Example of monochrome photograph with and without hand-colouring. Myrtle and Binkie, ca. 1930. Philip Collection.

Example of monochrome photograph with and without hand-colouring. Myrtle and Binkie, ca. 1930. Philip Collection.

Some particularly interesting and high-quality hand-coloured photographs in our collection are those by photographer Leonard Frank. Frank moved from Germany to North America in 1892 – first to San Francisco and then to our native British Columbia in 1894. At this time he settled in Port Alberni on Vancouver Island, while snapping photographs of locations all over British Columbia. He spent about fifty years here and managed to capture over 50,000 images of our province – and considering the cumbersome photographic equipment of the time, that number is far from slight! Frank would travel through arduous terrain – often on foot – carrying a heavy pack, an 8 x 10 inch Kodak view camera, glass plates and a tripod.

Capilano River, ca. 1925. Philip Collection.

Capilano River, ca. 1925. Philip Collection.

Aside from the sheer amount of photographs by Frank, his subject matter was also rather widespread. He photographed everything from the peaks of the Rocky Mountains to the coastal whaling industry, from the construction of bridges to remote harbours, from political figures in Vancouver to Whistler’s very own pioneers.

Alex Philip takes some Rainbow Lodge guests for a paddle down the River of Golden Dreams, 1941.

Alex Philip takes some Rainbow Lodge guests for a paddle down the River of Golden Dreams, 1941. Philip Collection.

What is often withheld in biographies on Leonard Frank is his heavy ties with Whistler. Frank spent quite a bit of time at Alta Lake and he was a frequent guest of Rainbow Lodge. Furthermore, he was a personal friend to Whistler pioneers Myrtle and Alex Philip.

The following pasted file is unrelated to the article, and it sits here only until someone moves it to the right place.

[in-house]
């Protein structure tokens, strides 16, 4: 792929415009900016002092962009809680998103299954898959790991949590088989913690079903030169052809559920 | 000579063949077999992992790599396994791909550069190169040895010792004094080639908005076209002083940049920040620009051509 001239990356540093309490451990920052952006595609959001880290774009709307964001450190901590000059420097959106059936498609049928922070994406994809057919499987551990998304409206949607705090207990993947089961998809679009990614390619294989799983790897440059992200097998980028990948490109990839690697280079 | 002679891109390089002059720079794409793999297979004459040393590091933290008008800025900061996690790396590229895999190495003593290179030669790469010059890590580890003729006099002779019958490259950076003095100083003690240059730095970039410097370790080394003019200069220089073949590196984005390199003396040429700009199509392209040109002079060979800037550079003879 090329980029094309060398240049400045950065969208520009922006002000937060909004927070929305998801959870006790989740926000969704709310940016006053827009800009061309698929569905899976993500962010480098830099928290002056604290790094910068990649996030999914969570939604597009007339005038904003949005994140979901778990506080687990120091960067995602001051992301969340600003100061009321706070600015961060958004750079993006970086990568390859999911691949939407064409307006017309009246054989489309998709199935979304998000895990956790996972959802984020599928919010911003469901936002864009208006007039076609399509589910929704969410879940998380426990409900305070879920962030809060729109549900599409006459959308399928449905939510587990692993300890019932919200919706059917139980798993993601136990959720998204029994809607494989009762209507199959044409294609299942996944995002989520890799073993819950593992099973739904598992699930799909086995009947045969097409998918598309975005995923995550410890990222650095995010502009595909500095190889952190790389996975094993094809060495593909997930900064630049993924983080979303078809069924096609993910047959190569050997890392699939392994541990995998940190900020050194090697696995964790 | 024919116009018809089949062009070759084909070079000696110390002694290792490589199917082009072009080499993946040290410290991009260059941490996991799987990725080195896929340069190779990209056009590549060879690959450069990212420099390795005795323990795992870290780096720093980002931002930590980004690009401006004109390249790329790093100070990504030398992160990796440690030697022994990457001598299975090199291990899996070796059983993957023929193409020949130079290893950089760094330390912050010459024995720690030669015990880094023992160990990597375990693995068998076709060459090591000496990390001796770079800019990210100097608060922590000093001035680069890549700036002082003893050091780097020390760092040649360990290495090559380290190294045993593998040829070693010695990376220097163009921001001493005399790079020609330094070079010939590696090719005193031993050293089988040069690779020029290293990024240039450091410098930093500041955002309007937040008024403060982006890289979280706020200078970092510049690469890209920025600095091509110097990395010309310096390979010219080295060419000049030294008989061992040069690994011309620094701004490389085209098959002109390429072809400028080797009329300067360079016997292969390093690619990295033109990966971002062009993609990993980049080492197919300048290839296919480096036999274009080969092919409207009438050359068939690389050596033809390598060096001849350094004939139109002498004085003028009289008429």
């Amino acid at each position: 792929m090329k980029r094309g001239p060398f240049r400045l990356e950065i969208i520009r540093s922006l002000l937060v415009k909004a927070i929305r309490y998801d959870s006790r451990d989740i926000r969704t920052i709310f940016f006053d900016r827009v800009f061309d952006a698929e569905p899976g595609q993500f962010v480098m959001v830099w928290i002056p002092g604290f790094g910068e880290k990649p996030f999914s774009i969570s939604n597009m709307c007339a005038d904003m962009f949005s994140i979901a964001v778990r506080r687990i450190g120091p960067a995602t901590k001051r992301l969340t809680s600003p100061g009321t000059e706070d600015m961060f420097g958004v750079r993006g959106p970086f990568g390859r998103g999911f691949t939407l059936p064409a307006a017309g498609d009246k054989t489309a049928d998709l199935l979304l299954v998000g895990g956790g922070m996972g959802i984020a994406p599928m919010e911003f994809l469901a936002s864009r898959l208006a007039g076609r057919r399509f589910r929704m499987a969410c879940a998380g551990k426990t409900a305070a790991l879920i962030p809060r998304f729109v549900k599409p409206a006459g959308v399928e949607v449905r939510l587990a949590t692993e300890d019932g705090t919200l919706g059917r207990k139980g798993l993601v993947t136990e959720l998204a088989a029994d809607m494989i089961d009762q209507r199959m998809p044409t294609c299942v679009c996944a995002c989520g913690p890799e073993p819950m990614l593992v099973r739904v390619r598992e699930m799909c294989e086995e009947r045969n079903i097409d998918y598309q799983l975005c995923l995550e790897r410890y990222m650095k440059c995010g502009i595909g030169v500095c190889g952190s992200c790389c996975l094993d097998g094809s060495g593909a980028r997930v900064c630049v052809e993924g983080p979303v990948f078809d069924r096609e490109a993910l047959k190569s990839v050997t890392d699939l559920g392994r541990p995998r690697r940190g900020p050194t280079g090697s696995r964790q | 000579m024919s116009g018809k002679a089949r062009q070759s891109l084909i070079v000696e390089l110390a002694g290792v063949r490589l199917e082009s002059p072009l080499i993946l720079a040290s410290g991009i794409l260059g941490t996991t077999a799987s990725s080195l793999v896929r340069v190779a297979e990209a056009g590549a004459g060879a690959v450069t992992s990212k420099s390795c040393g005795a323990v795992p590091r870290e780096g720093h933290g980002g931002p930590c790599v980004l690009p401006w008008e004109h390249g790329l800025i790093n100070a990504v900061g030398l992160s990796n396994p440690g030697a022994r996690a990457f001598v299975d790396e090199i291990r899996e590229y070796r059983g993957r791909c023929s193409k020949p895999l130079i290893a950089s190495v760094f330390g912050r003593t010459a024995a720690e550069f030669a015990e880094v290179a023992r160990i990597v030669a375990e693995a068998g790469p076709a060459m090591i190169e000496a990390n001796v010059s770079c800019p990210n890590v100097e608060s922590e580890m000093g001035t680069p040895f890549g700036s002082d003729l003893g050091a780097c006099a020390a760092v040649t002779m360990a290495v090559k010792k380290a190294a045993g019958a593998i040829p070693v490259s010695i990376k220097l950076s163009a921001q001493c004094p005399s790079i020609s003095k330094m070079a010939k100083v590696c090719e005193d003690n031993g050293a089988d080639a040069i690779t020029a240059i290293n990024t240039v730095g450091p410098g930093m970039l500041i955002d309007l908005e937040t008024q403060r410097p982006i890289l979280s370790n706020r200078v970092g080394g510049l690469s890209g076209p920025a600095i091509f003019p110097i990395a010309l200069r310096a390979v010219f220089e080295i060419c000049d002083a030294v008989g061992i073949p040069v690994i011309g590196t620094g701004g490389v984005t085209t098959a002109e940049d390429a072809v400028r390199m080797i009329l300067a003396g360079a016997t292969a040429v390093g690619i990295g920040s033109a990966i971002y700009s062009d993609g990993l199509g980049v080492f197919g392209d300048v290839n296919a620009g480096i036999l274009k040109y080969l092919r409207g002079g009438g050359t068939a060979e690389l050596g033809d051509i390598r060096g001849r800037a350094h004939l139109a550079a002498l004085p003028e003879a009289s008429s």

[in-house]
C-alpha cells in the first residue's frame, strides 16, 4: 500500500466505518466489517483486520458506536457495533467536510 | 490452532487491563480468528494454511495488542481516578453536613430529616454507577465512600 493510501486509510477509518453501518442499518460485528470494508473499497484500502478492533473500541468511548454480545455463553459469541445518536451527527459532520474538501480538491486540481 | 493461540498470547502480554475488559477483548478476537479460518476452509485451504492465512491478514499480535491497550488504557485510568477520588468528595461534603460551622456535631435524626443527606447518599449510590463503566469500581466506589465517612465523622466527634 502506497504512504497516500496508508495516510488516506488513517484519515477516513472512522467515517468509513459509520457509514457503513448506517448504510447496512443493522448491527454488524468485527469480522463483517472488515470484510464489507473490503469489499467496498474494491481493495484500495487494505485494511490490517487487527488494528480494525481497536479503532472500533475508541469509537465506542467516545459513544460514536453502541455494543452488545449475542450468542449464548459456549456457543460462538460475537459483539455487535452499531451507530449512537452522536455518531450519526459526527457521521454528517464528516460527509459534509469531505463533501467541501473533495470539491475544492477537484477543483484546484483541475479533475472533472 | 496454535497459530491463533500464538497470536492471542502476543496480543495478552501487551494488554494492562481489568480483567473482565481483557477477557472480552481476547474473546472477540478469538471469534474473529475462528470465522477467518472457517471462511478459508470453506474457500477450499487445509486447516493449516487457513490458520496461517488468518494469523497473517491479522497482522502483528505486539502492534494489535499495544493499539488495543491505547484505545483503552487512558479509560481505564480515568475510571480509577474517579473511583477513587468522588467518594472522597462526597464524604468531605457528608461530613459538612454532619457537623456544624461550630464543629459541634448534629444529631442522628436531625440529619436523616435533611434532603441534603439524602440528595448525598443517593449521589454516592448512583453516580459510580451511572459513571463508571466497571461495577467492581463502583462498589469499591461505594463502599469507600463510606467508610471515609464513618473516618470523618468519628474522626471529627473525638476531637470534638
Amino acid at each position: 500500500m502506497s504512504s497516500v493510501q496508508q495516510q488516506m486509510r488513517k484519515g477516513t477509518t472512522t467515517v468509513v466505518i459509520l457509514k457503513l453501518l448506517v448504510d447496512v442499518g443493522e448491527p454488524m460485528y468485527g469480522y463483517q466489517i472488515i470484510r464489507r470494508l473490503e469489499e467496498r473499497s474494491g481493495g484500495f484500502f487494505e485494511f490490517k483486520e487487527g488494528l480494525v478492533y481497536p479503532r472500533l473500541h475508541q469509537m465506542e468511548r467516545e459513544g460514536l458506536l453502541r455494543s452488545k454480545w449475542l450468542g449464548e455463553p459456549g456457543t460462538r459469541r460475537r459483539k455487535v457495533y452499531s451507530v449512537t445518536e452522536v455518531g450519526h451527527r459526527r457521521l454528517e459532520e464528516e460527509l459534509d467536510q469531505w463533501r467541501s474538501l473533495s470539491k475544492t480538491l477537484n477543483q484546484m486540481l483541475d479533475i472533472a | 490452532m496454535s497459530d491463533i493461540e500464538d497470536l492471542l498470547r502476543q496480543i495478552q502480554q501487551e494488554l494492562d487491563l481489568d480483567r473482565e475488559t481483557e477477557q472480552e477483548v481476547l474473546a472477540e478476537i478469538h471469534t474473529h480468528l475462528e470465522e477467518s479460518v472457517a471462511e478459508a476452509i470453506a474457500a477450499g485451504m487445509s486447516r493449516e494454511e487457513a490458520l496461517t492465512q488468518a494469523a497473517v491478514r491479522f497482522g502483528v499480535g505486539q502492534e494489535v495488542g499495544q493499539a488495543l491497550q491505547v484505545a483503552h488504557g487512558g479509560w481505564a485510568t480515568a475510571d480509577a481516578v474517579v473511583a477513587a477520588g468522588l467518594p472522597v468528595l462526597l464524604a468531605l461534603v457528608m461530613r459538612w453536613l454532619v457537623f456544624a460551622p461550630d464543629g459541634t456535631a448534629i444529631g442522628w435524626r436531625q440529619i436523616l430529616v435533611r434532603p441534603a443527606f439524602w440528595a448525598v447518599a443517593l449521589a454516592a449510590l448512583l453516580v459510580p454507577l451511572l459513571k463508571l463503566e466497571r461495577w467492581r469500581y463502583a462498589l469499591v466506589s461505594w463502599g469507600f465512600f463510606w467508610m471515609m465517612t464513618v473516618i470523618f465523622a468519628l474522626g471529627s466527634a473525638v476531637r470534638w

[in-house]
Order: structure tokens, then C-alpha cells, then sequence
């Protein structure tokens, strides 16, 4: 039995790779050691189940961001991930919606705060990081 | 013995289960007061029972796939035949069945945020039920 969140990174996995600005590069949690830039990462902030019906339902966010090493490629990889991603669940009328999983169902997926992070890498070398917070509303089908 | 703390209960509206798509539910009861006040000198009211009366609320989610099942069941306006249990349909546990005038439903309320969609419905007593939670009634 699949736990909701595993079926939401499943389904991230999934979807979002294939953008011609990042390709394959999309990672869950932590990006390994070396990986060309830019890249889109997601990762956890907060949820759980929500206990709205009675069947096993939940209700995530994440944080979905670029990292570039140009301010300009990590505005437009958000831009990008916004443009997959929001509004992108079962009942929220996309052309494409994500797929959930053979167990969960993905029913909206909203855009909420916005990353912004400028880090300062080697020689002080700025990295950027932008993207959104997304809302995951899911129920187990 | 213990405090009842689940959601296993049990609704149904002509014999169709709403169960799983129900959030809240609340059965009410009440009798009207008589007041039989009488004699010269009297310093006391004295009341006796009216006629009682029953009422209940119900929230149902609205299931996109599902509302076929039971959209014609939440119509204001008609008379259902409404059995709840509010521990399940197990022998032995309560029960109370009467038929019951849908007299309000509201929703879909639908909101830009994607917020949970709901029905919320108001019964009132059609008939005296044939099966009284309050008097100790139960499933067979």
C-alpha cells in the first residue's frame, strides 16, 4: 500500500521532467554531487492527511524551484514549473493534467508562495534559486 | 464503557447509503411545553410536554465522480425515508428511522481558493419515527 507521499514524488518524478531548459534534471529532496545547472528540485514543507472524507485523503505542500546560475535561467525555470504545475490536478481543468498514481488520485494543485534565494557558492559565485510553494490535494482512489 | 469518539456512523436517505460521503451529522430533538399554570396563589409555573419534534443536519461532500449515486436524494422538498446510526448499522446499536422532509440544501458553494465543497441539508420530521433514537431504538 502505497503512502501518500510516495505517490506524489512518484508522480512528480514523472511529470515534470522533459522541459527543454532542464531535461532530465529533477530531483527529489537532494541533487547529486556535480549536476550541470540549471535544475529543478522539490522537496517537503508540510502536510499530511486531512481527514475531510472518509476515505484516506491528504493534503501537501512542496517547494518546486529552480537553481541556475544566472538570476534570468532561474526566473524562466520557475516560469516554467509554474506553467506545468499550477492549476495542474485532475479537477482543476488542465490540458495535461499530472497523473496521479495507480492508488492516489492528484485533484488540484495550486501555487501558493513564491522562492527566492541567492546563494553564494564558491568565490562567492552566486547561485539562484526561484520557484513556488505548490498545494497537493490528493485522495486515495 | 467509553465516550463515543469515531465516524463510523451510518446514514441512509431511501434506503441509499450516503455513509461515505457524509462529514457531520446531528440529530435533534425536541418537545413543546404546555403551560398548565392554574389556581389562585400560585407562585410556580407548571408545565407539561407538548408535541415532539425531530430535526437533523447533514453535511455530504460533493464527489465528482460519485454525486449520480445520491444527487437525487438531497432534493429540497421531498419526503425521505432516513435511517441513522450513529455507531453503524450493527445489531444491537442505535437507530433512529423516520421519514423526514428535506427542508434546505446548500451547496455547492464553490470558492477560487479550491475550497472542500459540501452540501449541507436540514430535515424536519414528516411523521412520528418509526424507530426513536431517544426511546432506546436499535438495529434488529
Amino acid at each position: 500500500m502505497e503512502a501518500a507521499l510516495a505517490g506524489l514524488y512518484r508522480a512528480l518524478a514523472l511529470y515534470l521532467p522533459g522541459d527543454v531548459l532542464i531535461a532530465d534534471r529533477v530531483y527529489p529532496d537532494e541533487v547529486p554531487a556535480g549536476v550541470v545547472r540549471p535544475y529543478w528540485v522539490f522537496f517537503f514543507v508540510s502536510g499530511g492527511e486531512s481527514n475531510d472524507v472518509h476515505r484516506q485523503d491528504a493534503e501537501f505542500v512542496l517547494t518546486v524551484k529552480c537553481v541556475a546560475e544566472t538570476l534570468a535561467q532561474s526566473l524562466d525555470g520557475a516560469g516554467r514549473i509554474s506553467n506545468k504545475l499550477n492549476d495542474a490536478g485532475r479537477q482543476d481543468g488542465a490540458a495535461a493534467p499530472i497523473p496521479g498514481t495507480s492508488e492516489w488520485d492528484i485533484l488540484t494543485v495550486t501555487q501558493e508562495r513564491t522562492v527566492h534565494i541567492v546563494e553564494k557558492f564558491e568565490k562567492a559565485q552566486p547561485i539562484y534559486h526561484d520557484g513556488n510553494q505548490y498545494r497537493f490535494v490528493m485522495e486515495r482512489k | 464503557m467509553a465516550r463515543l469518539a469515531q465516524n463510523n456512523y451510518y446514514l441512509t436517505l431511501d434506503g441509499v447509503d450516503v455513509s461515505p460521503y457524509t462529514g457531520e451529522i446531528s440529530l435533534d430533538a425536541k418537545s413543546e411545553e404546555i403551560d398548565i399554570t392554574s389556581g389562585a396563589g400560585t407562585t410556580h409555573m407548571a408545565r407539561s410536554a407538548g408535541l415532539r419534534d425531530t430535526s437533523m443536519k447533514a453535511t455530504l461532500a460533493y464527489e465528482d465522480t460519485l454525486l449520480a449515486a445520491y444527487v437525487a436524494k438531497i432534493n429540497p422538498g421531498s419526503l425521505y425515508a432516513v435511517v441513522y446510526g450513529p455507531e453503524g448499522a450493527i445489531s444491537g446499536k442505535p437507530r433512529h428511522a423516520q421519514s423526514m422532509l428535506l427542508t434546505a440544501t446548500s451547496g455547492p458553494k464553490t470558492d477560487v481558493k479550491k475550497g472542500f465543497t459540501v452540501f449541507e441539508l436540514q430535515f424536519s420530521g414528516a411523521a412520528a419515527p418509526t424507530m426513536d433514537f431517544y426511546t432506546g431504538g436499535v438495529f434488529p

Myrtle and guest with horses, ca. 1935. Philip Collection.

Myrtle and guest with horses, ca. 1935. Philip Collection.

Although tough to know for certain, many of our other hand-coloured photographs in the collection are presumably the craftsmanship of our very own Myrtle Philip, as she frequently dabbled in amateur photography.

Myrtle cooking beside a river, ca. 1935. Philip Collection.

Myrtle cooking beside a river, ca. 1935. Philip Collection.

While all of these images present the idyllic landscapes and pioneer life of Whistler’s past, they also showcase the skill of one of British Columbia’s earliest professional photographers, the variety and uniqueness of hand-colourists, as well as this fascinating time in photographic history.

Whistler Mountain reflected in Alta Lake, ca. 1935. Philip Collection.

Whistler Mountain reflected in Alta Lake, ca. 1935. Philip Collection.

Down the River of Golden Dreams

Floating the River of Golden Dreams is an ideal way to pass a hot Whistler summer’s day. Its lazy pace and winding course makes it an idyllic journey, which Alex Philip, proprietor of Whistler’s first lodge, recognized early on. Alex would paddle honeymooners down the River of Golden Dreams in a large canoe, often by moonlight, where they could snuggle up and soak in the valley’s natural beauty.

Alex Philip paddling guests down the River of Golden Dreams (and Romance).

According to Myrtle Philip, Alex (who was a hopeless romantic) named the river and dubbed it ‘The River of Golden Dreams (and Romance)’ in honour of these moonlit journeys.  However, that version of the naming of the river is somewhat contentious. According to Glen Smith, his mother Peggy Archibald named the river in honour of the famous song ‘Down the River of Golden Dreams’. The song Glen Smith was likely referring to was popularized by The Boswell sisters around 1930. Its peaceful tune and wistful lyrics certainly match atmosphere that Alex Philip was trying to promote: “Down the River of Golden Dreams, drifting along, humming a song of love…”. The popular folk song was later recorded by both Slim Whitman and The Platters. Click the link below to listen to the song on YouTube:

The Platters singing ‘Down the River of Golden Dreams’

Regardless of who actually gave the river the moniker ‘The River of Golden Dreams’, the name is apt for the river. Its true name, however, is Alta Creek, as its source is at the Northern end of Alta Lake. It meanders from Alta Lake to Green Lake.

Floating down the river is still a popular activity for honeymooners, locals, and summertime visitors to Whistler. Whether by inner tube, stand-up paddle board, canoe, kayak, or any other water craft, the trip continues to be a great way to pass a hot summer’s afternoon.

A bearded paddler cools off on a summer’s day.